Jakarta Post

Please Update your browser

Your browser is out of date, and may not be compatible with our website. A list of the most popular web browsers can be found below.
Just click on the icons to get to the download page.

Jakarta Post
The Jakarta Post
Video Weather icon 30°C
DKI Jakarta, Indonesia
30°C Partly Cloudy

Dry and mostly cloudy throughout the day.

  • Wed

    26℃ - 32℃

  • Thu

    25℃ - 32℃

  • Fri

    25℃ - 31℃

  • Sat

    26℃ - 30℃

Searching for the root problems of ISIL in Indonesia

  • M. Rizvi Shihab

    The Jakarta Post

Jakarta | Fri, August 15, 2014 | 09:36 am

The arrival of the Islamic State of Iraq and the Levant (ISIL) in Indonesia sounds alarming. The radical group has caused havoc in Iraq and in the ongoing civil war in Syria in their push for an Islamic caliphate.

Documented videos of ISIL members brutally executing military and civilian opposition sent shockwaves across humanity. Their attempt to penetrate Indonesia has ignited serious reactions from the government and religious scholars. Radicalism has easily entered Indonesia and attracted a following through an unawareness of national security, social media disinformation and insufficient rural education.

These are valid explanations, but many overlook the basic root of the problem that has allowed radical concepts to infiltrate Indonesia: poverty and the illusion of a growing economy.

Currently, Indonesia boasts a top-10 economy with its gross domestic product (GDP) ranking 10th in the world. However, does a high GDP translate into a balanced economy for all social classes?  

The poverty rate has increased in the past several years and stands at 11.3 percent. The main culprit for this discrepancy is foreign control of many of Indonesia'€™s products, the source of GDP calculation. The economic disconnect between statisticians'€™ reports and the experience of the majority of Indonesians leads to frustration, distrust and apathy and is used by radicals to persuade their followers to change the status quo through reformations, demonstrations or violence.

A parallel could be drawn between Indonesia'€™s current situation and the Nigerian radical group, Boko Haram.

Like ISIL, Boko Haram interprets the Koran inflexibly and desires an Islamic caliphate. They also view their government as anti-Islamic and holds it responsible for the exploitation of the lower class for the benefit of the elite. In response, Boko Haram has engaged in conflict with the army, police and opposing civilians.

Nigeria is a young democracy, which began its political transformation one year after Indonesia in 1999. More than 50 percent of the population in the two countries earns less than US$2 per day and both of them struggle against national underdevelopment.

But what most correlates Boko Haram'€™s Nigerian existence and ISIL'€™s Indonesian emergence is the poverty that coalesced with the false impression of a booming economy. Nigeria ranks in GDP as a leading African economy, which is a great achievement '€” much like Indonesia'€™s top-10 status. Nonetheless, there is inadequate economic distribution in both nations, so illiteracy, unemployment and marginalization are rampant.

Nicolas Sarkozy, the former French president, stated that, '€œNothing is more destructive than the gap between people'€™s perceptions of their own day-to-day economic well-being and what politicians and statisticians are telling them.'€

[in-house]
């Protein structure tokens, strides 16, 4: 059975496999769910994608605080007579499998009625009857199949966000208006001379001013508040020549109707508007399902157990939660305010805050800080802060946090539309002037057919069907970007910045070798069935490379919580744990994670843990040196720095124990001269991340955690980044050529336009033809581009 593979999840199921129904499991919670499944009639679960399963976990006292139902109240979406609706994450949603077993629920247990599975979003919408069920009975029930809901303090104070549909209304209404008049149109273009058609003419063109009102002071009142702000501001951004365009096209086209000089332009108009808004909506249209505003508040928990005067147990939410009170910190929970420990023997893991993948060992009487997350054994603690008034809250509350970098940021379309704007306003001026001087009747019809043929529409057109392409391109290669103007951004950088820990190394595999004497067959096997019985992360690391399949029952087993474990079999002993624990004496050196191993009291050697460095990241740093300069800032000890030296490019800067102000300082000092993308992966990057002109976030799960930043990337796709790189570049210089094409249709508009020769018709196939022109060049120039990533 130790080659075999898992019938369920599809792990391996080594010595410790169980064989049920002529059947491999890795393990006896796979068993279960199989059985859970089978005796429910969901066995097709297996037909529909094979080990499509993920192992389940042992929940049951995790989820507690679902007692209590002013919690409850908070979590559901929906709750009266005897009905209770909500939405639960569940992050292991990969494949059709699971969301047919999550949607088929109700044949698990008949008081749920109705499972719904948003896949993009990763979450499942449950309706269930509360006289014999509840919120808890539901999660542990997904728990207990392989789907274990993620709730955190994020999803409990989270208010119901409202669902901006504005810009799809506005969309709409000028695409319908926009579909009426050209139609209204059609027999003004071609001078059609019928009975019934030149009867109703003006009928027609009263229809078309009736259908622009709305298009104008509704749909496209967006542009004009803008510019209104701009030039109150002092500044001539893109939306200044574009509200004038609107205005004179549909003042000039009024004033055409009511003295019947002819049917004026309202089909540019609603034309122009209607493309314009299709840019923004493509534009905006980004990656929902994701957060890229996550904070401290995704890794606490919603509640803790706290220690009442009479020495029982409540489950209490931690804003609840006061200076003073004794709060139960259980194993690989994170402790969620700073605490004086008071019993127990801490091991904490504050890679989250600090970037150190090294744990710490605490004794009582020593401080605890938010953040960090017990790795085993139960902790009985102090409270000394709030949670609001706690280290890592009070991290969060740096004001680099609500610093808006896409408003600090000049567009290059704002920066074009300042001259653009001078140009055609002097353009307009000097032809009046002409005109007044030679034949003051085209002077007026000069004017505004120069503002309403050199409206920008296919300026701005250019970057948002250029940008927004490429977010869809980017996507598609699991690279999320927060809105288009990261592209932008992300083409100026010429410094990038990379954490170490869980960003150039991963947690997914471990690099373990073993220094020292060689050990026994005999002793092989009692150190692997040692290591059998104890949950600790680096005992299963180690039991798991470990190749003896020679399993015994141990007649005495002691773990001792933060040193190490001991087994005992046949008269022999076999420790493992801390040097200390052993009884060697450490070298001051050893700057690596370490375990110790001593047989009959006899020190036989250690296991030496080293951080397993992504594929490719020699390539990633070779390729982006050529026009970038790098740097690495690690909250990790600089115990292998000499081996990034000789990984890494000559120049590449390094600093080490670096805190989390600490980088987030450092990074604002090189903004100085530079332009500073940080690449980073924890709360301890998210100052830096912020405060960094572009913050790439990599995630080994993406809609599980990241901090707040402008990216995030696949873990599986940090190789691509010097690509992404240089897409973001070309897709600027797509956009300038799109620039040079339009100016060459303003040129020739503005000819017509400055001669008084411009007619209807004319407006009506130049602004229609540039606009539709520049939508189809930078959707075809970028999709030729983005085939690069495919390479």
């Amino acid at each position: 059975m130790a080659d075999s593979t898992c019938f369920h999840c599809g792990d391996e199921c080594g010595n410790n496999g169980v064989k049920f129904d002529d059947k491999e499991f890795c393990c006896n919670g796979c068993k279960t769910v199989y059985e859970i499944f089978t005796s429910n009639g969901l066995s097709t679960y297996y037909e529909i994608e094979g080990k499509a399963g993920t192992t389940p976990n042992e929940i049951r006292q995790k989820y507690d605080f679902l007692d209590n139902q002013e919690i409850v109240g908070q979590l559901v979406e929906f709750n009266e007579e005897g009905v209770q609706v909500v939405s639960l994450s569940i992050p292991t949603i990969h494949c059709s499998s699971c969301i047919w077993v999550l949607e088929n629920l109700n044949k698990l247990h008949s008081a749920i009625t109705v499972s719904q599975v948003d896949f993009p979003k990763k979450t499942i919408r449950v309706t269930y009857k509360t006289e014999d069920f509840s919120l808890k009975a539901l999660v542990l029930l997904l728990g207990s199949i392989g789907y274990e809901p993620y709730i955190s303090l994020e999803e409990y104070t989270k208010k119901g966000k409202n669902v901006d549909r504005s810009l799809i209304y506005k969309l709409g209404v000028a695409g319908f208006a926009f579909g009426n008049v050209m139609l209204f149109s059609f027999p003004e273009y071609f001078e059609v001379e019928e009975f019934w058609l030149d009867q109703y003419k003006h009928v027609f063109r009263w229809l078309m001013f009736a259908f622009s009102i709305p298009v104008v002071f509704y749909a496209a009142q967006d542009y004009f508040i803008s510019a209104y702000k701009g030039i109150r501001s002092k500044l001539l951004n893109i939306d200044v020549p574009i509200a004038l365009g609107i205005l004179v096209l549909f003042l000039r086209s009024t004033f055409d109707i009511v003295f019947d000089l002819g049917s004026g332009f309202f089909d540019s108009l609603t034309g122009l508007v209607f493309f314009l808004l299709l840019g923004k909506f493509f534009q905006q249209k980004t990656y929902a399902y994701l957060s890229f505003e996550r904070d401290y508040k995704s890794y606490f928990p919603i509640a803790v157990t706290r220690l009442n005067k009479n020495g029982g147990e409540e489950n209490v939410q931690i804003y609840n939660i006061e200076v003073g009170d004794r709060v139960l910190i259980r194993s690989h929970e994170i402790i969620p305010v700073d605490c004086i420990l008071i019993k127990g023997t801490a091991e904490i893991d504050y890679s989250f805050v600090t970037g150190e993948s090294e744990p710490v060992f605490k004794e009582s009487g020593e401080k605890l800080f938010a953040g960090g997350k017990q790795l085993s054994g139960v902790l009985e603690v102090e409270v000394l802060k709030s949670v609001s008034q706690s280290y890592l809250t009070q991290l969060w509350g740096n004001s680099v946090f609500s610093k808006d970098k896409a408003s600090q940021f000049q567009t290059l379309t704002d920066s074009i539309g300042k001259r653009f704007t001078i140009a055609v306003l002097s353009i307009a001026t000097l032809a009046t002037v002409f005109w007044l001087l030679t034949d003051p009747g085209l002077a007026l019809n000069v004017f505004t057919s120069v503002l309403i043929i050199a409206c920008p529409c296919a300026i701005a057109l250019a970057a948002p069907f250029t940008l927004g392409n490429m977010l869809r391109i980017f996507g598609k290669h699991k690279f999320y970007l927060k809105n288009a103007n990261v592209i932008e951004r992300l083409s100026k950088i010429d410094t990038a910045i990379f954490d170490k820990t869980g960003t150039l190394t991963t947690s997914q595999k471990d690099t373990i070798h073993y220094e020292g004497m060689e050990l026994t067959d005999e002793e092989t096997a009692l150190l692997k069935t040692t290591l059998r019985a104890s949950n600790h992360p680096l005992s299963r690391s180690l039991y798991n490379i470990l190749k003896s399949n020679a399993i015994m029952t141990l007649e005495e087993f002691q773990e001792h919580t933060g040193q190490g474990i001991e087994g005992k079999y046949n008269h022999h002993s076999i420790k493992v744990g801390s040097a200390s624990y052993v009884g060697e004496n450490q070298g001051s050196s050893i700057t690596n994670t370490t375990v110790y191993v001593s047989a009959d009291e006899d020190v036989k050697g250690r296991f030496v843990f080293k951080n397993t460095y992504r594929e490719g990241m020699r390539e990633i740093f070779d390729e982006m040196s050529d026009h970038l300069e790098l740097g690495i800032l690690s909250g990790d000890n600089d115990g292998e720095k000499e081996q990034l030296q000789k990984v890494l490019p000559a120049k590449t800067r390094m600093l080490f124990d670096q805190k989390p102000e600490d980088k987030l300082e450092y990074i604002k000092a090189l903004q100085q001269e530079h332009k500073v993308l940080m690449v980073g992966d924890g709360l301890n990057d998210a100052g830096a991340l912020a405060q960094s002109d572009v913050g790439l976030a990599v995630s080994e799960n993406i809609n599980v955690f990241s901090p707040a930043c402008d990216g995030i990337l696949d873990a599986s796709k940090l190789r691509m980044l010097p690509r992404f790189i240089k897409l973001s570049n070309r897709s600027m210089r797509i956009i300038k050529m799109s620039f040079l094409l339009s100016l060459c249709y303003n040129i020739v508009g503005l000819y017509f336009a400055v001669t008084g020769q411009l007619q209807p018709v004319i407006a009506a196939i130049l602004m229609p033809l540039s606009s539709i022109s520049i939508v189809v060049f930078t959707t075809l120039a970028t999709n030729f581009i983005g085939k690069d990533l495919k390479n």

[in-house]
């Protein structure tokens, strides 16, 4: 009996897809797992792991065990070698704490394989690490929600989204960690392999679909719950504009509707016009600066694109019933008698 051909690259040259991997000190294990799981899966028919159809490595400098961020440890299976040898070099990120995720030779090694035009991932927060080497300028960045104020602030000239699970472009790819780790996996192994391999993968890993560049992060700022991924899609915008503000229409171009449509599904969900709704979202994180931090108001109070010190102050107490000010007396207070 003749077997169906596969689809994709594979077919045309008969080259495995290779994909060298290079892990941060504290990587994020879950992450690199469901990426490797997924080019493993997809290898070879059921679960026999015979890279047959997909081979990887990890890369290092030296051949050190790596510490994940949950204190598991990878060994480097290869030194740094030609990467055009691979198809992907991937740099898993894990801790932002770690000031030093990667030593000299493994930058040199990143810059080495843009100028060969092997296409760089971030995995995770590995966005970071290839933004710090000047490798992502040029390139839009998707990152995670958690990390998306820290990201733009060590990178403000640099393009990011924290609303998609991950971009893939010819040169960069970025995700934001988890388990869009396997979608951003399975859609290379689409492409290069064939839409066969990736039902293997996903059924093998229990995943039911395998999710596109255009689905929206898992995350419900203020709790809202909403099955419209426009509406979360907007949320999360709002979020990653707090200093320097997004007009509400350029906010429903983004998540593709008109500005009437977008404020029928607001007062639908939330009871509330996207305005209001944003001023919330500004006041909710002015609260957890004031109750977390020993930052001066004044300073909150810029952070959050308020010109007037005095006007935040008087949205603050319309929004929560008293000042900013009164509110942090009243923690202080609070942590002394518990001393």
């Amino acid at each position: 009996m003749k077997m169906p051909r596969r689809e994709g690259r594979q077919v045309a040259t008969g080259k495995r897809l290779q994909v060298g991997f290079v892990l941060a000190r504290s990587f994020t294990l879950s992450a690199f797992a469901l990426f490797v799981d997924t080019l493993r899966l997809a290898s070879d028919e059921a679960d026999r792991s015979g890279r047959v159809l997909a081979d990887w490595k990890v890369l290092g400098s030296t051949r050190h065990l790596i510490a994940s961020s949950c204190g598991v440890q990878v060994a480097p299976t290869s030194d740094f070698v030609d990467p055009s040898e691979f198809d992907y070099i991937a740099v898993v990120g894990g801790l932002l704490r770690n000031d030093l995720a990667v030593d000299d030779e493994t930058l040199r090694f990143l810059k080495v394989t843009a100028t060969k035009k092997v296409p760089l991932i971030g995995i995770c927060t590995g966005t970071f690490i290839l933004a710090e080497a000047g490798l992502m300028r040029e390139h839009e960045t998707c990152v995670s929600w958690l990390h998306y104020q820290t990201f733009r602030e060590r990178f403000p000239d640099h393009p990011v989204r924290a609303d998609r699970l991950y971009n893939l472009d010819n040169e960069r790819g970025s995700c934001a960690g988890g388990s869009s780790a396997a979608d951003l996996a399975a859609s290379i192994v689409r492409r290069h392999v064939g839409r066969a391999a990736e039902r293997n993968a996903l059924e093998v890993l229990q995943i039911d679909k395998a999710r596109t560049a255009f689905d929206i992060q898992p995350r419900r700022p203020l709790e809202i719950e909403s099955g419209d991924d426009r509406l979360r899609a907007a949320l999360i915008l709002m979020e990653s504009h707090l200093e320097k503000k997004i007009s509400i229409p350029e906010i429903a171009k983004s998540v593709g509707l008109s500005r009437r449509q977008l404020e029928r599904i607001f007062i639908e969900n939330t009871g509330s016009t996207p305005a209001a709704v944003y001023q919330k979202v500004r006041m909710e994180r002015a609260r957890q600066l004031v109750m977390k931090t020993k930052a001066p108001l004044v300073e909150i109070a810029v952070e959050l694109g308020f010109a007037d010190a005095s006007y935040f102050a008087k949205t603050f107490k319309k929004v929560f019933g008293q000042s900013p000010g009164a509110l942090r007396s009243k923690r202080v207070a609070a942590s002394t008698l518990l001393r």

A devastating example of Sarkozy'€™s assertion is the radicals'€™ ability to use this delusional economic dynamic to create antagonistic rhetoric against a government and to recruit desperate followers who lack practical options. Shelter, food and educational opportunities will be given to fill the void the government has left vacant.

To diagnose a social problem, sometimes it is imperative to view the issue from a different viewpoint. Occasionally, the entity that experiences the problem (the government) could also be one of the main causes of it in the first place.

Another glaring resemblance between these two nations is the notorious practice of governmental corruption that not only cripples the distribution of wealth, but also creates division between the governing elite and the people. The anatomy of a nation is similar to a human body'€™s: a problem on one end will probably effect a spot on the other, especially if the problem is corruption.

The establishment of a self-serving government has created opportunities for radicalism to manifest.

National morale declines when the government takes pride in its economy, while the majority of citizens still struggle to make ends meet. The government has insulted the intelligence of the public by understating or belittling the real situation.

Instead of GDP alone, Indonesia'€™s economic status is better gauged using the human development index (HDI), which combines the nation'€™s GDP, life expectancy and educational standards. Indonesia'€™s HDI is unimpressively 121st globally '€” far from '€œthe 10th largest economy in the world'€ tag.

The incoming government can learn lessons from the current one and uphold transparency when it comes to economic performance.

The measures taken by the government and leading religious figures to stifle extremism by raising awareness and banning ISIL are admirable. Moderate Islamic organizations like Nahdlatul Ulama and Muhammadiyah should collaborate to address the problem of radicalism and the Foreign Affairs Ministry can take more preventive measures to curb the influx of radicals.

Only if all elements of the nation work together can ISIL be reined in in Indonesia, but to prevent a mutation of the same ideological disease resurfacing the root causes of the problem must first be eradicated.

The establishment of a self-serving government has created opportunities for radicalism to manifest.


The writer is a researcher at Bina Bangsa Foundation, which deals with religious pluralism and Indonesian politics.